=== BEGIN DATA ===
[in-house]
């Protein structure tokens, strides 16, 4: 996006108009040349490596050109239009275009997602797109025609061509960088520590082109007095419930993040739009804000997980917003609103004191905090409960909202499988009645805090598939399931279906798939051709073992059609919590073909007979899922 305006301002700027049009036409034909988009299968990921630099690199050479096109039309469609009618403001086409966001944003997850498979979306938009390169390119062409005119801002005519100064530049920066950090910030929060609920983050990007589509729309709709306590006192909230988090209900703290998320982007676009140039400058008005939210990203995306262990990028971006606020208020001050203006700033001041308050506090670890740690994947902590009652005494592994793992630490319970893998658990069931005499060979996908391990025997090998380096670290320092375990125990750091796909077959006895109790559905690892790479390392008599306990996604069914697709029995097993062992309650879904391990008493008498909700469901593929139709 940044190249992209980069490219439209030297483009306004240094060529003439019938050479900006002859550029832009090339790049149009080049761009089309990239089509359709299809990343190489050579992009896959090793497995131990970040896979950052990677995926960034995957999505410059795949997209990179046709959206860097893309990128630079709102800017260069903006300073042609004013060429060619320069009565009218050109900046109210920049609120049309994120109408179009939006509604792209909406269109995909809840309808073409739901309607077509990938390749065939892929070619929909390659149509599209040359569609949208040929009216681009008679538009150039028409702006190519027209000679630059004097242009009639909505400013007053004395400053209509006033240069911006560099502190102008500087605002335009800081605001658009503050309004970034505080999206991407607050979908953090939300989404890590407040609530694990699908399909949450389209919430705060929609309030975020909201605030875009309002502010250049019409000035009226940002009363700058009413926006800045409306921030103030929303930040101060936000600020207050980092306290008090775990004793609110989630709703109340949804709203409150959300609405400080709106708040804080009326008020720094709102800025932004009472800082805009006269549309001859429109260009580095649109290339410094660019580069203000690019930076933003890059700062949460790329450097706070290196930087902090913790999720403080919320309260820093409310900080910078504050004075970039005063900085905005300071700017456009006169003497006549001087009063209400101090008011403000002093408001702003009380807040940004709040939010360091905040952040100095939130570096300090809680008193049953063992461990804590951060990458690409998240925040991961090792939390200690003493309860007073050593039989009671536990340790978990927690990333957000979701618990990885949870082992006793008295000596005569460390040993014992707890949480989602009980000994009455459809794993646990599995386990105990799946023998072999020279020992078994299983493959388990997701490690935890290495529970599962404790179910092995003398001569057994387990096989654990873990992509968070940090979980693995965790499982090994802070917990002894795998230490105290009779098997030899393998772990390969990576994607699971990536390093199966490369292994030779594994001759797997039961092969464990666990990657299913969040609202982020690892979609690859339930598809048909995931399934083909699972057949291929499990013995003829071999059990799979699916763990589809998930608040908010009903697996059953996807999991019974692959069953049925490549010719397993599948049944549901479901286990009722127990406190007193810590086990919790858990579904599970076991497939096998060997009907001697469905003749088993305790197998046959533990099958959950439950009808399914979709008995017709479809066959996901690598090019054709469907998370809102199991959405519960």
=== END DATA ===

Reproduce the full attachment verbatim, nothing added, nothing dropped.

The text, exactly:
[in-house]
């Protein structure tokens, strides 16, 4: 996006108009040349490596050109239009275009997602797109025609061509960088520590082109007095419930993040739009804000997980917003609103004191905090409960909202499988009645805090598939399931279906798939051709073992059609919590073909007979899922 305006301002700027049009036409034909988009299968990921630099690199050479096109039309469609009618403001086409966001944003997850498979979306938009390169390119062409005119801002005519100064530049920066950090910030929060609920983050990007589509729309709709306590006192909230988090209900703290998320982007676009140039400058008005939210990203995306262990990028971006606020208020001050203006700033001041308050506090670890740690994947902590009652005494592994793992630490319970893998658990069931005499060979996908391990025997090998380096670290320092375990125990750091796909077959006895109790559905690892790479390392008599306990996604069914697709029995097993062992309650879904391990008493008498909700469901593929139709 940044190249992209980069490219439209030297483009306004240094060529003439019938050479900006002859550029832009090339790049149009080049761009089309990239089509359709299809990343190489050579992009896959090793497995131990970040896979950052990677995926960034995957999505410059795949997209990179046709959206860097893309990128630079709102800017260069903006300073042609004013060429060619320069009565009218050109900046109210920049609120049309994120109408179009939006509604792209909406269109995909809840309808073409739901309607077509990938390749065939892929070619929909390659149509599209040359569609949208040929009216681009008679538009150039028409702006190519027209000679630059004097242009009639909505400013007053004395400053209509006033240069911006560099502190102008500087605002335009800081605001658009503050309004970034505080999206991407607050979908953090939300989404890590407040609530694990699908399909949450389209919430705060929609309030975020909201605030875009309002502010250049019409000035009226940002009363700058009413926006800045409306921030103030929303930040101060936000600020207050980092306290008090775990004793609110989630709703109340949804709203409150959300609405400080709106708040804080009326008020720094709102800025932004009472800082805009006269549309001859429109260009580095649109290339410094660019580069203000690019930076933003890059700062949460790329450097706070290196930087902090913790999720403080919320309260820093409310900080910078504050004075970039005063900085905005300071700017456009006169003497006549001087009063209400101090008011403000002093408001702003009380807040940004709040939010360091905040952040100095939130570096300090809680008193049953063992461990804590951060990458690409998240925040991961090792939390200690003493309860007073050593039989009671536990340790978990927690990333957000979701618990990885949870082992006793008295000596005569460390040993014992707890949480989602009980000994009455459809794993646990599995386990105990799946023998072999020279020992078994299983493959388990997701490690935890290495529970599962404790179910092995003398001569057994387990096989654990873990992509968070940090979980693995965790499982090994802070917990002894795998230490105290009779098997030899393998772990390969990576994607699971990536390093199966490369292994030779594994001759797997039961092969464990666990990657299913969040609202982020690892979609690859339930598809048909995931399934083909699972057949291929499990013995003829071999059990799979699916763990589809998930608040908010009903697996059953996807999991019974692959069953049925490549010719397993599948049944549901479901286990009722127990406190007193810590086990919790858990579904599970076991497939096998060997009907001697469905003749088993305790197998046959533990099958959950439950009808399914979709008995017709479809066959996901690598090019054709469907998370809102199991959405519960």